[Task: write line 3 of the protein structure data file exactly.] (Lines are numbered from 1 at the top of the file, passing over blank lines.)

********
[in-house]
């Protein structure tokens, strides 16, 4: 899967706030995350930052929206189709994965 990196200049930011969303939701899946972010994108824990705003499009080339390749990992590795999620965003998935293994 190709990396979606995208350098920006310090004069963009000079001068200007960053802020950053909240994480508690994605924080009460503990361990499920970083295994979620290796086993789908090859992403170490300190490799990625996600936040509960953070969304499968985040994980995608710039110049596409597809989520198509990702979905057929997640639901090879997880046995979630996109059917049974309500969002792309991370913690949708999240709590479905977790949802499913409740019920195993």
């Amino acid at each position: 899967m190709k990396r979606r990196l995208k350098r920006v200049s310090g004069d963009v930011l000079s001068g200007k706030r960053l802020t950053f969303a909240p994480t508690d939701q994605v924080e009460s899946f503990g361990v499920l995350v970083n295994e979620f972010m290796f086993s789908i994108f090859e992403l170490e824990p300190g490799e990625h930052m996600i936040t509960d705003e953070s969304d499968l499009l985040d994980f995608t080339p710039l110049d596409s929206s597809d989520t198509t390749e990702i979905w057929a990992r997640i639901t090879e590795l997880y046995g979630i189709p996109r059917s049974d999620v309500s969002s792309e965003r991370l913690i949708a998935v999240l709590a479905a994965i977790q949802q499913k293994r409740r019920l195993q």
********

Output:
């Amino acid at each position: 899967m190709k990396r979606r990196l995208k350098r920006v200049s310090g004069d963009v930011l000079s001068g200007k706030r960053l802020t950053f969303a909240p994480t508690d939701q994605v924080e009460s899946f503990g361990v499920l995350v970083n295994e979620f972010m290796f086993s789908i994108f090859e992403l170490e824990p300190g490799e990625h930052m996600i936040t509960d705003e953070s969304d499968l499009l985040d994980f995608t080339p710039l110049d596409s929206s597809d989520t198509t390749e990702i979905w057929a990992r997640i639901t090879e590795l997880y046995g979630i189709p996109r059917s049974d999620v309500s969002s792309e965003r991370l913690i949708a998935v999240l709590a479905a994965i977790q949802q499913k293994r409740r019920l195993q």